BMI View: Oil production in the Middle East will remain in a firmly upward trend throughout our 10-year forecast period. The fall in Iranian output due to international sanctions has been more than offset by increased production from other regional OPEC members, including Saudi Arabia, the UAE, and Iraq. There is significant upside potential in terms of gas production as well. This includes new entrants and growing players in the LNG export market, including Qatar, Iraq, and Israel, as other states channel increased production into meeting rising domestic demand.
Oil: The Resurgence of Iraq
We expect strong oil and natural gas production growth across the Middle East through our forecast period. The clear outperformers will be Saudi Arabia and Iraq, with Iraqi an average growth rate of 11.5% through 2021 far exceeding all other regional producers.
|Saudi Remains On Top, Iraq Rising Quickly|
|Key Middle East Oil Producers|
Oil consumption increases will help drive production growth, with economic growth driving a 29% increase in oil demand through 2021. Simultaneously, oil exports will increase from our forecast of 18.9mn b/d in 2012 to 24.1mn b/d in 2021. Export growth will begin to taper off towards the end of the forecast period, however, as production growth slows amid rising domestic demand.
Natural Gas: The Mediterranean's Promise
Natural gas output is forecast to rise 38% between 2012 and 2021, primarily on the back of new offshore gas fields coming onstream in Israel, as well as strong growth from Qatar, Saudi Arabia, Iran, and Iraq. Indeed, international players are gearing up for a slice of Israel's 453bcm Leviathan field, currently the largest gas discovery made in the region. Lebanon also represents considerable upside potential, with the Lebanese energy minister estimating nearly 340bcm of gas offshore. Persistent political risks make it unlikely that Lebanese gas will reach the market within our forecast period, however.
Gas consumption is also set to increase over the forecast period, particularly as regional political dynamics indicate decreasing likelihood of fuel subsidy reform across all states. As such, we are currently forecasting a 41% increase in gas demand over the next 10 years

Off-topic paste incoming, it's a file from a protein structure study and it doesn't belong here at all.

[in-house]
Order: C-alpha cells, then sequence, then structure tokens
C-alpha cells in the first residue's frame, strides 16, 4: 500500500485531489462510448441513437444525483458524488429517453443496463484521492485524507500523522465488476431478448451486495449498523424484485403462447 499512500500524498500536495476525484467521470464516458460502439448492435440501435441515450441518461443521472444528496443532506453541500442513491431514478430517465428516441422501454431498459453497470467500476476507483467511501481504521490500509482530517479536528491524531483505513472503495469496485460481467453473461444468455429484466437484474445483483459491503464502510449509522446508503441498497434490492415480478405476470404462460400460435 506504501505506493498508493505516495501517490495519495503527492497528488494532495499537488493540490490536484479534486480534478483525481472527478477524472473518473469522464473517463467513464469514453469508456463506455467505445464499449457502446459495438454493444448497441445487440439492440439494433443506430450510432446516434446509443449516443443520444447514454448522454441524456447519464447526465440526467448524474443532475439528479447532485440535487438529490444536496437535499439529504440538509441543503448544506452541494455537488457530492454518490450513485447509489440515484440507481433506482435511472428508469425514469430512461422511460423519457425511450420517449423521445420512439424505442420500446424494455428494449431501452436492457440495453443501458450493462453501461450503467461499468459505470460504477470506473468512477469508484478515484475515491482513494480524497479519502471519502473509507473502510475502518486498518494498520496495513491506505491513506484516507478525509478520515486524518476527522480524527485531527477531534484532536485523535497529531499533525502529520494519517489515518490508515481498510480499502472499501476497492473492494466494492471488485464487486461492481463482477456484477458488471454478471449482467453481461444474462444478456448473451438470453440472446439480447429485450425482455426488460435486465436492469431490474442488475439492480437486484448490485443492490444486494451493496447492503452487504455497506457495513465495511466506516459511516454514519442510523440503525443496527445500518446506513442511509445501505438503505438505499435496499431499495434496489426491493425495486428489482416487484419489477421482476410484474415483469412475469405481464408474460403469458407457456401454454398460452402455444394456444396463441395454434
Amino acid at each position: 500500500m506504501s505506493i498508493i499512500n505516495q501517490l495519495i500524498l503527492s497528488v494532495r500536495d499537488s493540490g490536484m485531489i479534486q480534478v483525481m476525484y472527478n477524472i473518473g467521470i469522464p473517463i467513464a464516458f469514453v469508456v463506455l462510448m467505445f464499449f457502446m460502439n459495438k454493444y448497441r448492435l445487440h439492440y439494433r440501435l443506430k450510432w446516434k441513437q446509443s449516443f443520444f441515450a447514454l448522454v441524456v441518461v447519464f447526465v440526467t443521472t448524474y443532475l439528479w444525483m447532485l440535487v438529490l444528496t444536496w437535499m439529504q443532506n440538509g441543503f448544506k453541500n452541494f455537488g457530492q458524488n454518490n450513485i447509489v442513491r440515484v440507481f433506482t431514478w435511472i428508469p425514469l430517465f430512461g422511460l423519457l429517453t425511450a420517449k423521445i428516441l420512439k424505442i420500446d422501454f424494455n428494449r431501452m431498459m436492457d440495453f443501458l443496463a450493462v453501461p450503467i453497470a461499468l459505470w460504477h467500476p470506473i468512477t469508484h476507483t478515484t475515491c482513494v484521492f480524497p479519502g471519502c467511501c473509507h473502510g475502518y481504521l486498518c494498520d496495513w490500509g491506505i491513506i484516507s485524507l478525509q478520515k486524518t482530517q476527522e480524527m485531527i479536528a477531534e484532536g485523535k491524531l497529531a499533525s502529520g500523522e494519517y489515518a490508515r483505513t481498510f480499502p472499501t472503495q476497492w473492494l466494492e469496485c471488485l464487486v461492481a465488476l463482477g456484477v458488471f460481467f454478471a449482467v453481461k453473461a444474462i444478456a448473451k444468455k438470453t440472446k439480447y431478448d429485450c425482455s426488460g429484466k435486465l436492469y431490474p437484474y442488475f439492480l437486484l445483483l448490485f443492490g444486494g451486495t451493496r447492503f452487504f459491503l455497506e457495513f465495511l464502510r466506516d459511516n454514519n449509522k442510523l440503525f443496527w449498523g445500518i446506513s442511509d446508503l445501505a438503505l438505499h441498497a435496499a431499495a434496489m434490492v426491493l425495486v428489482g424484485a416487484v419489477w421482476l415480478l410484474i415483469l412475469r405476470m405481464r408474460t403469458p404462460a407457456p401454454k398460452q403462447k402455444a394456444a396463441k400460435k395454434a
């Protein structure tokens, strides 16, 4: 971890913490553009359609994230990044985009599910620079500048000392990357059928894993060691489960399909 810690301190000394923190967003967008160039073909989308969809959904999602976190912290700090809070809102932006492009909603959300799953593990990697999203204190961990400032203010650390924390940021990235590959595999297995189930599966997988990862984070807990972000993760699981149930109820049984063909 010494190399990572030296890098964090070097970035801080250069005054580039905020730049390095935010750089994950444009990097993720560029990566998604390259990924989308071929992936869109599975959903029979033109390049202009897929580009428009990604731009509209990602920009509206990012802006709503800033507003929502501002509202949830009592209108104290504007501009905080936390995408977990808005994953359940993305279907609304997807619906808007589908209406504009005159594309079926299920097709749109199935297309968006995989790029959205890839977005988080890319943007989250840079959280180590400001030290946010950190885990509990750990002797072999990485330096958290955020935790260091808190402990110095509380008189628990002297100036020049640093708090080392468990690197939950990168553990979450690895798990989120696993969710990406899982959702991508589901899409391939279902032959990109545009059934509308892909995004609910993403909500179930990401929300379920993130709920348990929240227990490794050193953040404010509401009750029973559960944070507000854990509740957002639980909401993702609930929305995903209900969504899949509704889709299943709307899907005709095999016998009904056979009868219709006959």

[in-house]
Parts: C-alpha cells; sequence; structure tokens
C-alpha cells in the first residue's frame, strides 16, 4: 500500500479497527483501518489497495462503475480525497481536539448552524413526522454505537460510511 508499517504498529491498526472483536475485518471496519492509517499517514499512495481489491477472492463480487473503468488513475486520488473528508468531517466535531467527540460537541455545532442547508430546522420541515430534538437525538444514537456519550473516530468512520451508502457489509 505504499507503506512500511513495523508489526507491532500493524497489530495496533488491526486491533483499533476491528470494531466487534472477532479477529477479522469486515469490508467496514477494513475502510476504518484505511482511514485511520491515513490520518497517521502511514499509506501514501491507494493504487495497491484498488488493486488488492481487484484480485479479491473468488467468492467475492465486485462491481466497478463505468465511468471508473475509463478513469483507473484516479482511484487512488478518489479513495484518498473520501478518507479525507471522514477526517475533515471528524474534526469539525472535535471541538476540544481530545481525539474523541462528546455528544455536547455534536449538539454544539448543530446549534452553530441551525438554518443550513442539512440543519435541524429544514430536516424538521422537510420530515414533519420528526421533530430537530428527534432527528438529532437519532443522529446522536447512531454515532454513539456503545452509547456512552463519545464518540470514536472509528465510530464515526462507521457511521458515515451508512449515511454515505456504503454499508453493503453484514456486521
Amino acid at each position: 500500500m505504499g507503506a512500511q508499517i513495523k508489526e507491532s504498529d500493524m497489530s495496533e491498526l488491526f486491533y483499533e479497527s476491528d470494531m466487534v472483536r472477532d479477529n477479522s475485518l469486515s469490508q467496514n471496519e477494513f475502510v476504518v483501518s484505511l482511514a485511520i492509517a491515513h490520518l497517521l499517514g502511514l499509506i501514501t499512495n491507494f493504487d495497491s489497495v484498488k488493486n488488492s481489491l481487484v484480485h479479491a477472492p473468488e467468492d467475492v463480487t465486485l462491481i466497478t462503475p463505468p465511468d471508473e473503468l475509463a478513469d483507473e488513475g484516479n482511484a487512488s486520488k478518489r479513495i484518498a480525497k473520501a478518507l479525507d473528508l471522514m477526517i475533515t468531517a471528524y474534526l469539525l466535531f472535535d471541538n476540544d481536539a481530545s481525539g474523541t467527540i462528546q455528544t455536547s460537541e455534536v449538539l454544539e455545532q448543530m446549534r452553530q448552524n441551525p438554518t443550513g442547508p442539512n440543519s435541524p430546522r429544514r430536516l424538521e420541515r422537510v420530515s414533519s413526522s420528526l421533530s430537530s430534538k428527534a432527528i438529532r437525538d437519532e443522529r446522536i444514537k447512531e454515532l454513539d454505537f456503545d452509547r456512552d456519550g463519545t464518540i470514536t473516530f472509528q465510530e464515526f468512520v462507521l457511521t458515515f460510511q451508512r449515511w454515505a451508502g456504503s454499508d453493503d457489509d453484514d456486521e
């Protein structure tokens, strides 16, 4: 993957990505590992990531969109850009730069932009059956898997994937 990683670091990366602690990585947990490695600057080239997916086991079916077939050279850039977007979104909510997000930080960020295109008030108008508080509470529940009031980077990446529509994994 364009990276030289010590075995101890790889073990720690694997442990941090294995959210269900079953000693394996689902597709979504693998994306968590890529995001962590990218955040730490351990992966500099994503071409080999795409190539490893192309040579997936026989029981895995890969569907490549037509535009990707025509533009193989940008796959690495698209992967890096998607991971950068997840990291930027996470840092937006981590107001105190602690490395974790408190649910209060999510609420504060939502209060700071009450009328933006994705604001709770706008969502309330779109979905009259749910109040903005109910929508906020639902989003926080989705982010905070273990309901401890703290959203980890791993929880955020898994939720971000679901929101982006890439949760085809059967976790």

|Gas Production On The Rise|
|Middle East Regional Gas Production and Consumption|
Key Trends In The Middle East's Oil & Gas Sector:
Iraq remains the stand-out growth story in the region in terms of oil production. Indeed, many new production streams are expected to come online over the next several years. We expect a significant amount of new production to reach the market in the coming years, and particularly in 2017, with a 35% boost in production expected that year alone. Ongoing disputes between the Kurdish Regional Government (KRG) and Baghdad represent some downside risks to our forecast, particularly if Baghdad does punish IOCs for bilateral deals made with the KRG. The outlook is undeniably bright despite these political headwinds, however.
Saudi Arabia, already the region's largest crude oil producer, is looking to increase its gas production as well. Its goal has suffered a setback however, particularly as Sino Saudi Gas, the joint venture (JV) between China's Sinopec and Saudi Aramco, announced an indefinite delay in plans to drill for gas in Saudi Arabia's Empty Quarter. Saudi Arabia is under pressure to increase its gas output, particularly in non-associated gas, to meet soaring domestic demand and also substitute the main source of power generation.
LNG exports are set to increase across the region, with Qatar remaining a strong global LNG producer, and Israel and Iraq looking to install LNG terminals towards the end of the decade. Oman will see fluctuations in its LNG exports, although the country will ultimately conclude our forecast period with 10.13bcm of LNG exports, representing approximately a 28% drop from our 2012 forecast of 14.02bcm.
|Omani LNG To Decline|
|Omani Natural Gas Production and LNG Exports|
International sanctions on Iran have weighed heavily on Iranian exports, as well as its overall attractiveness as a destination for investment across all sectors of the economy. As a result, Iranian long-term output is set to grow only slightly through 2021. The country also has immense gas potential, but output will be similarly stifled by a lack of market demand and development funding. Similarly, the country's hopes for bilateral gas trade with Pakistan through the Iran-Pakistan Pipeline (IP), primarily due to progress made towards the construction of the Turkmenistan-Afghanistan-Pakistan-India pipeline (TAPI). Reforms to its domestic energy subsidies have also forced us to cut Iran ' s short-term oil and gas consumption forecast.
|Sanctions Cause Production Setback|
|Iranian Oil Reserves, Production, Consumption|
The Strait of Hormuz remains a critical strategic chokepoint for global energy supplies, despite recent infrastructure built to bypass it. Emirati state-owned International Petroleum Investment Corporation (IPIC) inaugurated a US$4.2bn pipeline in July, which will transport 1.5 million barrels per day (b/d) of oil from Abu Dhabi, where over 90% of the UAE's oil is held, over 423 kilometers (km) to the port city of Fujairah. While the pipeline does not remove the need for exports via the Strait of Hormuz, it does provide the UAE with some flexibility should shipping via the waterway become disrupted or blocked due to an outbreak of conflict with Iran.